Beacons that once guided sailors safely to shore, relics of pre-GPS navigation, and monuments to maritime culture, lighthouses are typically a hallmark of hazardous coastline, found often in places that are particularly rugged and dramatic.
Five of California's 30 standing lighthouses are located along a breathtaking stretch of the Pacific coast, and are also connected by a network of HI hostels. Take a leisurely tour of lighthouses from Point Reyes down to Monterey, and discover five unique hostels along the way. Use this map to guide you on your journey.
The Point Reyes Lighthouse is a sixteen-sided, 37-foot tower that stands guard over the Gulf of the Farallones in western Marin County. It's located 25 miles from the Point Reyes Hostel and 300 steps down a steep cliff -- an adventurous (and strenuous) experience that brings you close to the windswept waters of the Pacific. This lighthouse contains its original, first-order Fresnel lens, and is tasked with providing a lifesaving light in heavy fog. It was also featured in the 1980 horror film, The Fog .
The Point Bonita Lighthouse stands at the entrance to San Francisco Bay, in the Marin Headlands (3 miles from the Marin Headlands Hostel). Constructed in 1855, it was the third lighthouse built on the Bay, a uniquely dangerous area with high, dense fog. The light tower stands in isolation out in the Pacific -- visitors need to cross a suspension bridge to access it -- and it was the last manned lighthouse on the California coast. Now the U.S Coast Guard maintains the light and fog signal, and the lighthouse is open to the public Saturday - Monday, 12:30-3:30 p.m.
San Mateo County
Beautiful in bright sunshine and in dense, mysterious fog, the Point Montara Lighthouse stands adjacent to the Point Montara Lighthouse Hostel. In addition to being a welcoming beacon to guests from around the world, the 30-foot tall lighthouse is still active, with beams visible 14 miles out to sea. But this lighthouse's real claim to fame is its history. It was built in Massachusetts in 1881 and erected as the Mayo Beach Lighthouse, then shipped to California in 1928 to replace the original Point Montara Lighthouse. It's believed to be the only lighthouse in the U.S. that has shone on both coasts.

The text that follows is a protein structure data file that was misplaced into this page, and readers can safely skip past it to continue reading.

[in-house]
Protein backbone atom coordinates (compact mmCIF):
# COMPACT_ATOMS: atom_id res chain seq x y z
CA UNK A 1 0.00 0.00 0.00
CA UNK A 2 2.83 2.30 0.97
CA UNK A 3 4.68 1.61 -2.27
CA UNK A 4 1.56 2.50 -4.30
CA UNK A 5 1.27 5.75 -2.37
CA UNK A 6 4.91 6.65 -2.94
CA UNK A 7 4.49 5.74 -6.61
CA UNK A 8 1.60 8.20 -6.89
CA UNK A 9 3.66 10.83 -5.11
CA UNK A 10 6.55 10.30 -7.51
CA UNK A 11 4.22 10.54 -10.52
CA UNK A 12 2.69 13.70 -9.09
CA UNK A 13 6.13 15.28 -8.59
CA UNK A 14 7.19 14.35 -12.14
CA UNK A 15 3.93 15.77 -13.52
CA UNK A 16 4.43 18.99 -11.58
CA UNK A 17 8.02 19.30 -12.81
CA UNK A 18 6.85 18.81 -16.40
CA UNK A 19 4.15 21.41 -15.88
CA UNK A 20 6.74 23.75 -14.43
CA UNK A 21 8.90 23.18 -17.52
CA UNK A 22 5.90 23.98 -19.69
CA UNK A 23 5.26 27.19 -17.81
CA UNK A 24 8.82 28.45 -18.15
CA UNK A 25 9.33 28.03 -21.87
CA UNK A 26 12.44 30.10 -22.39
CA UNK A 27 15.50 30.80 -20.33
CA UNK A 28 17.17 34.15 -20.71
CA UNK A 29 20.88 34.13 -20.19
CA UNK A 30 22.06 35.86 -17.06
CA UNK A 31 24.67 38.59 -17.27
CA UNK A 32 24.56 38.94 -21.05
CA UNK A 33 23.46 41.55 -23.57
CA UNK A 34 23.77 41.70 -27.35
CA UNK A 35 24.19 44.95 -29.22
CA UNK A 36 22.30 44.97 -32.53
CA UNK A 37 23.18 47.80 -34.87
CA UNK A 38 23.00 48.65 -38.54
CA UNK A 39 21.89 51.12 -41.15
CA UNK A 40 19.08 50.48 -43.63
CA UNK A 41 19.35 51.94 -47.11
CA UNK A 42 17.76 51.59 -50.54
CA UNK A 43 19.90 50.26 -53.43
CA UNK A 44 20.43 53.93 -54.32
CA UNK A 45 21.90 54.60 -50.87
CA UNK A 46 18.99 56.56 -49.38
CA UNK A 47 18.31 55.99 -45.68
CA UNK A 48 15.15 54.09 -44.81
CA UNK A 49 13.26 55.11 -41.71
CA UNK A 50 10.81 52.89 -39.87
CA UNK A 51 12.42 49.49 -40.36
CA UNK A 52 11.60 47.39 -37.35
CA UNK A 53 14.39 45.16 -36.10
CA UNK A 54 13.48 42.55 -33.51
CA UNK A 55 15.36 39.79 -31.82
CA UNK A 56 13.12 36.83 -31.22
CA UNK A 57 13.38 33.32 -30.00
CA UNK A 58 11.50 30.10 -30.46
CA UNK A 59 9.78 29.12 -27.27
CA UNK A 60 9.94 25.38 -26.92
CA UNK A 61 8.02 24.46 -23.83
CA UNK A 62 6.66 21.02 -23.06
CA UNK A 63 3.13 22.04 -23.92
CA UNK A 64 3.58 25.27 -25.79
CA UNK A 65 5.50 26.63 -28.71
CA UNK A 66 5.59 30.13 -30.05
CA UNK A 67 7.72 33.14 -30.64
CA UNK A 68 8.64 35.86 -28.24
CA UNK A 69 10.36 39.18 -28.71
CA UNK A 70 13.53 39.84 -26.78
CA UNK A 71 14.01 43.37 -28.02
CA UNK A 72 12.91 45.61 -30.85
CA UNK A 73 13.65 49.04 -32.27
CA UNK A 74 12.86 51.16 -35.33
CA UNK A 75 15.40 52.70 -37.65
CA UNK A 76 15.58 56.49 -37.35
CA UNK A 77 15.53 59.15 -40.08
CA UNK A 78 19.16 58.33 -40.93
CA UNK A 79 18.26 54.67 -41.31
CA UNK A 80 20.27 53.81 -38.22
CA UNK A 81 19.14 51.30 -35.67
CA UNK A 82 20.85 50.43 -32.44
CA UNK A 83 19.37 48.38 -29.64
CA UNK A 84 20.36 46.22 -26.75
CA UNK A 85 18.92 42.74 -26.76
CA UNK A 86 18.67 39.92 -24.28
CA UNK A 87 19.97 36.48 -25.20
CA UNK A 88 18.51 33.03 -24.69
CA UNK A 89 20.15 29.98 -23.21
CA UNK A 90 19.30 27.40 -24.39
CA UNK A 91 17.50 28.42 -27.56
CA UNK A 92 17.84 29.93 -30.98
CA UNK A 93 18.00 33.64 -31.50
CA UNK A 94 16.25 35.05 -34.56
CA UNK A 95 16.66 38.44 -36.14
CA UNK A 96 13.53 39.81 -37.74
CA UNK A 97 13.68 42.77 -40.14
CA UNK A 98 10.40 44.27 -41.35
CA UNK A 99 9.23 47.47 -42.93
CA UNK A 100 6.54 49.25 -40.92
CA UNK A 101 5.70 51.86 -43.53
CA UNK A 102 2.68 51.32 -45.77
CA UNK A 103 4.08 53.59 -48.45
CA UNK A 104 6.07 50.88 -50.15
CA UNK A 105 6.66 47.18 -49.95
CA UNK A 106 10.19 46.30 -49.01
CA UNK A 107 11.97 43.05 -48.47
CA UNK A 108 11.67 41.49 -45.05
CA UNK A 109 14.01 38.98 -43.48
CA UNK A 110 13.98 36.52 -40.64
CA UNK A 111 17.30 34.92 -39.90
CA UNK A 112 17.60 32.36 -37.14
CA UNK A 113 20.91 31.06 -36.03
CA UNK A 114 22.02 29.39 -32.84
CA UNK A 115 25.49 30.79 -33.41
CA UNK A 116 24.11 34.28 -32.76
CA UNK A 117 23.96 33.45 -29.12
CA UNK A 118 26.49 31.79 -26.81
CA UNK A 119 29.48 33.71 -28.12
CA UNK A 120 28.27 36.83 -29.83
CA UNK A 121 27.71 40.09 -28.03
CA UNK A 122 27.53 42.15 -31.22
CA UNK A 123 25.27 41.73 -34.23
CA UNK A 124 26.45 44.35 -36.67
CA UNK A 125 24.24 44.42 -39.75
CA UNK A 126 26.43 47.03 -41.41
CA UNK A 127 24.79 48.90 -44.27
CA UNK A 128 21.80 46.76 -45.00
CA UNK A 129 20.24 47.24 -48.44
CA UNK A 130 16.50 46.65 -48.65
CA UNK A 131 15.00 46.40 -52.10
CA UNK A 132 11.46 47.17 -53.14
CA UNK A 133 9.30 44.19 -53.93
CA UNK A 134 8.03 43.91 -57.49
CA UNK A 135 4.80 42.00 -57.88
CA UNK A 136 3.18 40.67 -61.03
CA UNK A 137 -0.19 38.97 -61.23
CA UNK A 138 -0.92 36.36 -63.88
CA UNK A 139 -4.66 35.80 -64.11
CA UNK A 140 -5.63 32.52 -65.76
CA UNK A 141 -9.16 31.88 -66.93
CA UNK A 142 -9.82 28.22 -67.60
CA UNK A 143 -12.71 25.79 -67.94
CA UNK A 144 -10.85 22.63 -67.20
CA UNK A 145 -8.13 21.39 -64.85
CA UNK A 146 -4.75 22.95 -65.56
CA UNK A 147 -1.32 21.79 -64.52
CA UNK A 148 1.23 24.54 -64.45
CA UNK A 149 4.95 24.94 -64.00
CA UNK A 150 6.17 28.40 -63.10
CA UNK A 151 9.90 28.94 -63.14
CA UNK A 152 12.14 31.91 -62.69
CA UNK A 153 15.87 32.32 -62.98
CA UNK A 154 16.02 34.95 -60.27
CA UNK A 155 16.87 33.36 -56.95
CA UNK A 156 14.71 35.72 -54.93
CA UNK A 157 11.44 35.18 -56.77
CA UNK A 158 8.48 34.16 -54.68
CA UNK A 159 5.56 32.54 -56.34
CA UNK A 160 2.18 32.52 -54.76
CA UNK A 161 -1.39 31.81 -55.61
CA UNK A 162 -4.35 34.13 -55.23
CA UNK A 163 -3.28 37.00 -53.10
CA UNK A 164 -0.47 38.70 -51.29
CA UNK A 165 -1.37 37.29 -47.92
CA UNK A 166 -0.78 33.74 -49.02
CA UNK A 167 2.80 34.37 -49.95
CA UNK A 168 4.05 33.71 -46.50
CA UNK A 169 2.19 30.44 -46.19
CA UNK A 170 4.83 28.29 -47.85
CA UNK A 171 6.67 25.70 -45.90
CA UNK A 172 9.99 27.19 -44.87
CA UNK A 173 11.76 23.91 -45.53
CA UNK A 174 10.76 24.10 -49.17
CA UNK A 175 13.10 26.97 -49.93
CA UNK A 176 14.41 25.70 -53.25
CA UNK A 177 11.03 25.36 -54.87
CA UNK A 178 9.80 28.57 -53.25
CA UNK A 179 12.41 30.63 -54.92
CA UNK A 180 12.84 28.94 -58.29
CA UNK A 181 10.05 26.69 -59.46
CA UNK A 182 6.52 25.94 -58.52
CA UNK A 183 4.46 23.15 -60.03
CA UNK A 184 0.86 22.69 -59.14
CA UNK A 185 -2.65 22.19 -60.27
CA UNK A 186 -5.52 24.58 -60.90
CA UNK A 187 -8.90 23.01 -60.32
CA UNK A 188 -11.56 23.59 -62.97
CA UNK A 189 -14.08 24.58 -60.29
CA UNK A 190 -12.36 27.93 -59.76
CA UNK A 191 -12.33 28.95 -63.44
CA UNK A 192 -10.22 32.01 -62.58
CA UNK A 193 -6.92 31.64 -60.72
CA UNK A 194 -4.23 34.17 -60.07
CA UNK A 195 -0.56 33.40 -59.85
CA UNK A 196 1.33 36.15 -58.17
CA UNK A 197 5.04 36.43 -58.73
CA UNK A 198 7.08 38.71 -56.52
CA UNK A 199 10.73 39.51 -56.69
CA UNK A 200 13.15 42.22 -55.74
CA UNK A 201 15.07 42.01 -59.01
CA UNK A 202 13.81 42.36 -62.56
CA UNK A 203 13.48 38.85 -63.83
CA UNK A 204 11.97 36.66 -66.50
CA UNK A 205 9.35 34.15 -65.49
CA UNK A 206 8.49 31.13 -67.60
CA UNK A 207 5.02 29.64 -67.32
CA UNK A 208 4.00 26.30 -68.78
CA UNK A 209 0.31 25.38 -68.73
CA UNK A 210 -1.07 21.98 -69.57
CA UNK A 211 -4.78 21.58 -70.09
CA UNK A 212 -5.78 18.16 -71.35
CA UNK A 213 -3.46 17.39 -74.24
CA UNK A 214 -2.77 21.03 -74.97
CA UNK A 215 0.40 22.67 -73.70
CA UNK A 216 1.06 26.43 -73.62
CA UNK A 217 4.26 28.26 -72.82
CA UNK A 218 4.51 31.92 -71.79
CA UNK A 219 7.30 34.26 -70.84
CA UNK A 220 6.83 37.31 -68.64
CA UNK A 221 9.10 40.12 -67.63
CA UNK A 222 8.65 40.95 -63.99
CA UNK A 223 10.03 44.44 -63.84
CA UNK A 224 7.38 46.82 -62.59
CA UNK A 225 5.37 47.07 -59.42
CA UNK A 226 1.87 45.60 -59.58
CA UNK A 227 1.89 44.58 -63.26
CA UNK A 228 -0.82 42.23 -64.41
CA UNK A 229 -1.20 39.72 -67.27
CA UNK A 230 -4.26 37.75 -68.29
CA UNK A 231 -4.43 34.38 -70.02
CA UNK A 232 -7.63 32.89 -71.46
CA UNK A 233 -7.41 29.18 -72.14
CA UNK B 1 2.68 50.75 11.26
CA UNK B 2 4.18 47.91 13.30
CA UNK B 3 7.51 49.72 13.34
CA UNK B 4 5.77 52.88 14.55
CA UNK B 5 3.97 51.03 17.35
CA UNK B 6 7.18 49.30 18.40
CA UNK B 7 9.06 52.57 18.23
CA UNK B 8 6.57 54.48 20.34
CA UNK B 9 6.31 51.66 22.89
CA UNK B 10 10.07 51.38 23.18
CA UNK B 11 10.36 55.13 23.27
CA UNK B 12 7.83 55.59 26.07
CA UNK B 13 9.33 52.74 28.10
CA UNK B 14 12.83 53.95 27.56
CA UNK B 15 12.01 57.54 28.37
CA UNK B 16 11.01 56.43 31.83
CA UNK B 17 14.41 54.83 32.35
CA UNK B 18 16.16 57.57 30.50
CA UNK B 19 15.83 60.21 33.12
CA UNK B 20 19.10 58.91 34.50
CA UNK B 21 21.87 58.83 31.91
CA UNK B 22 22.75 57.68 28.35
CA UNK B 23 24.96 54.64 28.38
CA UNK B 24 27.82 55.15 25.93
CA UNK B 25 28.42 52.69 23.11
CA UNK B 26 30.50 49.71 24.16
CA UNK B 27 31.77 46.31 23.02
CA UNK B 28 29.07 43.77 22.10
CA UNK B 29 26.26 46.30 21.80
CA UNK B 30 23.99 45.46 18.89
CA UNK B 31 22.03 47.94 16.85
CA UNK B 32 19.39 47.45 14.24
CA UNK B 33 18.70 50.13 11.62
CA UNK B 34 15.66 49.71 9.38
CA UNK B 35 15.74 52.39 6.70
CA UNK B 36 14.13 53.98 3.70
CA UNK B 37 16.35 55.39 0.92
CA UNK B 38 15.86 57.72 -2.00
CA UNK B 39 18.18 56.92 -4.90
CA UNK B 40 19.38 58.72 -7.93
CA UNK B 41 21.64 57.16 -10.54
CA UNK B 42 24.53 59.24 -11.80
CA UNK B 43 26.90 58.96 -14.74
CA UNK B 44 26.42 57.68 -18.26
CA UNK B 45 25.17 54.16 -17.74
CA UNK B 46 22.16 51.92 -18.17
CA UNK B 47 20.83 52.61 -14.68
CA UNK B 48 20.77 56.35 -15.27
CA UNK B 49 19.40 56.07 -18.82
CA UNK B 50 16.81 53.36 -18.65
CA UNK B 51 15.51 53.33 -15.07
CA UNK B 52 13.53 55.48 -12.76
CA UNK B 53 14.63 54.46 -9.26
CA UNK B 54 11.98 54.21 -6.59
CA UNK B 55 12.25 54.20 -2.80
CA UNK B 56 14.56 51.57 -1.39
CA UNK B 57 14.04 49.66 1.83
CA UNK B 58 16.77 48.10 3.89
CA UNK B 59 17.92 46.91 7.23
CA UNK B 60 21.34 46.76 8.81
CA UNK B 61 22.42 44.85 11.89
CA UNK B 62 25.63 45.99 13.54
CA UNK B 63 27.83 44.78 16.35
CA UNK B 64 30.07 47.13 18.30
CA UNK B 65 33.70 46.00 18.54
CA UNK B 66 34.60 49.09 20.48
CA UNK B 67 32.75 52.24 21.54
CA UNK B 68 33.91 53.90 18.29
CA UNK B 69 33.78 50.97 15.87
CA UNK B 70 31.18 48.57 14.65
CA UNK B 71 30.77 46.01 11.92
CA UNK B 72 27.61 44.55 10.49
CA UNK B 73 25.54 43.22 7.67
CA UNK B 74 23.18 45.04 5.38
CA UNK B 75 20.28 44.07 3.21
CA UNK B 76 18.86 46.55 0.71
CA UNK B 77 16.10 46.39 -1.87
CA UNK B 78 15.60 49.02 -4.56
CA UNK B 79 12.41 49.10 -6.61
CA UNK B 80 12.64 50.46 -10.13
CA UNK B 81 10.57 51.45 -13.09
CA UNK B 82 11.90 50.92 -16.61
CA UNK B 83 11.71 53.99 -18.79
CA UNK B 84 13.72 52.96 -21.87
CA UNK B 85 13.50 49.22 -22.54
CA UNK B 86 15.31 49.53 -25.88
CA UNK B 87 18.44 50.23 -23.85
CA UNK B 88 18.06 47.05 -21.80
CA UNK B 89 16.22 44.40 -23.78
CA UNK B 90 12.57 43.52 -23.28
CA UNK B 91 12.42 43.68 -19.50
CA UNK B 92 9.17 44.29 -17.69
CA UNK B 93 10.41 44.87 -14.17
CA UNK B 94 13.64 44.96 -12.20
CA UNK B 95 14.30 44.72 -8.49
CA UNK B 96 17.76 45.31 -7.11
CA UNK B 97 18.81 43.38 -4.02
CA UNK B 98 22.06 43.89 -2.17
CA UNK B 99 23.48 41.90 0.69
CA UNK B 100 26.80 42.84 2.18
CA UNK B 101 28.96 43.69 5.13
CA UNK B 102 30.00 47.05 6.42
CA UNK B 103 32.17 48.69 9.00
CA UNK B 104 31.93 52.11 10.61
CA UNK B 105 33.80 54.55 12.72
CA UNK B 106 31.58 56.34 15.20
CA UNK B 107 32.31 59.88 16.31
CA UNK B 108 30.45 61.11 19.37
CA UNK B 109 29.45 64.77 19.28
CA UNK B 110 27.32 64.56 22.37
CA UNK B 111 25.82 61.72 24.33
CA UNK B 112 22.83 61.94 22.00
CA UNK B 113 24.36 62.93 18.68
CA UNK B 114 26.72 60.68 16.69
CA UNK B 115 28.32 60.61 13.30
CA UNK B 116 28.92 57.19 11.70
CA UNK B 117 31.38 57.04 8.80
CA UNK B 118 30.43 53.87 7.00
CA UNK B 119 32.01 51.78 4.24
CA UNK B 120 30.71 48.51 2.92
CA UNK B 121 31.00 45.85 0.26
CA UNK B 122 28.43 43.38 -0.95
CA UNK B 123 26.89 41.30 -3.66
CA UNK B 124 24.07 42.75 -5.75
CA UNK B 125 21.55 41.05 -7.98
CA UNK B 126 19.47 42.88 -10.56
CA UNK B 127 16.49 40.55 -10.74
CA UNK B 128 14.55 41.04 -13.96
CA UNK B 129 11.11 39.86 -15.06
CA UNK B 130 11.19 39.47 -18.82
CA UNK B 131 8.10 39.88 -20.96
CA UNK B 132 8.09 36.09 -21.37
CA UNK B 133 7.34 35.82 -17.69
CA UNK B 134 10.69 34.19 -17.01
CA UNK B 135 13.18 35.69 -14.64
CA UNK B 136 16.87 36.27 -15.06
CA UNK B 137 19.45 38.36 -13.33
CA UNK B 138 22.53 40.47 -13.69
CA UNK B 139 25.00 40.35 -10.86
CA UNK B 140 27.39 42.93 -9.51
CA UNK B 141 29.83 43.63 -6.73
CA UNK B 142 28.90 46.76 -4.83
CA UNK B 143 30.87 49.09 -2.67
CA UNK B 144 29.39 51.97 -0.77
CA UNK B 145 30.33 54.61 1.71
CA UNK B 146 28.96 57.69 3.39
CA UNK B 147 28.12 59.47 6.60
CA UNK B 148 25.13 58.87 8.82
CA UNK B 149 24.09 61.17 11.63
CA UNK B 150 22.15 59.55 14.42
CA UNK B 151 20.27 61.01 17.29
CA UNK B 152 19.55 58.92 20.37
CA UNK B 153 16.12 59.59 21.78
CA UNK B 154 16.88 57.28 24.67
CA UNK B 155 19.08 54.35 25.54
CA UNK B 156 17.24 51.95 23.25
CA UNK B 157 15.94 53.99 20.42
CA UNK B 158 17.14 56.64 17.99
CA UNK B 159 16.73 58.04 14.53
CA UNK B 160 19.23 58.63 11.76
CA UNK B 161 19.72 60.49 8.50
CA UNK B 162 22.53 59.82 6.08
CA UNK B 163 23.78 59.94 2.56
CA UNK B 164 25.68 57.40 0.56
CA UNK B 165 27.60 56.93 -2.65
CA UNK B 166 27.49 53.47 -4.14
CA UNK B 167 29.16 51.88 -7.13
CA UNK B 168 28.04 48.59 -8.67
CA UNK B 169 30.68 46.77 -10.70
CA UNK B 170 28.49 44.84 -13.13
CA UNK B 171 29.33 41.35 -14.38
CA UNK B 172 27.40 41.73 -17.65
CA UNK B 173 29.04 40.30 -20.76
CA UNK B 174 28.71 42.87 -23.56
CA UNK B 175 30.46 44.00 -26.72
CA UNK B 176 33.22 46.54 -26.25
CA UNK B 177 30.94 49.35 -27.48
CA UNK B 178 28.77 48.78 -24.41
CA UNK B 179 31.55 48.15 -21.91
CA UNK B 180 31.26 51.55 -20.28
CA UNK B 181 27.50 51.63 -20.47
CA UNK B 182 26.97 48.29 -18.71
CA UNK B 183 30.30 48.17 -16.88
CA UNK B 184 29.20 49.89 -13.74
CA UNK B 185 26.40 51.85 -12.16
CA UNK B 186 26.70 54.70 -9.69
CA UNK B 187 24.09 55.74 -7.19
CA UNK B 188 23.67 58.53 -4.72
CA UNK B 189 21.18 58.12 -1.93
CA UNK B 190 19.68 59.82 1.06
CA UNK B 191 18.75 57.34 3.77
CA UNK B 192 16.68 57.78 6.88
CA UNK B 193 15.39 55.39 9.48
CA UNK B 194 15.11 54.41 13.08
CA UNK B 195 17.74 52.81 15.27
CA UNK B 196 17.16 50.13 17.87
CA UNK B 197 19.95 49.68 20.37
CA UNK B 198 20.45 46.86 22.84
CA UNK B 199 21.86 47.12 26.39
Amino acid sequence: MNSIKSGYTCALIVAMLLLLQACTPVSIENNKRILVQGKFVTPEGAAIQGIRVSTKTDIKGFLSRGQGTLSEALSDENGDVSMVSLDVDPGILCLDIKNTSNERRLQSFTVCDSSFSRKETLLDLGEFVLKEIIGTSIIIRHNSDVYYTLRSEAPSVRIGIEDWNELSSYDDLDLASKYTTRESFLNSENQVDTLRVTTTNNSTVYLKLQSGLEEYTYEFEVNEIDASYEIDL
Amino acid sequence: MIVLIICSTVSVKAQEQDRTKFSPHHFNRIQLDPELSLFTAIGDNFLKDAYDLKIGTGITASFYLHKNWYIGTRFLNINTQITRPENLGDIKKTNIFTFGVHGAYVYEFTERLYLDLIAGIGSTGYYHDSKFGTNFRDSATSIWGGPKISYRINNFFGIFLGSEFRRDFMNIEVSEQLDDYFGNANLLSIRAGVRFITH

At 115-feet tall with a 140-year legacy, the Pigeon Point Lighthouse is an icon of the Pacific coast, as well as one of its tallest and oldest structures. The lighthouse is home to the Pigeon Point Lighthouse Hostel and is still in use by the Coast Guard, though its original Fresnel lens has been replaced with an automatic one. Named for the clipper ship Carrier Pigeon, which crashed near the point in 1853, the Pigeon Point Lighthouse is perched on a rocky headland that's become a landmark for ships approaching the San Francisco Bay from the south. If you visit on a weekend, explore the grounds around the lighthouse with a docent-led guided walk and learn about the history of Pigeon Point.
Constructed in 1855, the Point Pinos Lighthouse is a unique structure -- with a light tower 89 feet above sea level that protrudes from the roof of a Cape Cod-style bungalow, it looks decidedly different from its contemporaries. It's also the oldest continually active lighthouse on the West Coast. It's located about a mile from the Monterey Hostel and is open to the public Monday - Thursday from 1-4 p.m., with a small donation requested to enter.
Check out this map of all five lighthouses, linked via Coastal Highway 1. The journey from north to south is a little less than 200 miles.
Stay at one of our Northern California hostels on the coast, and you're sure to spot a lighthouse!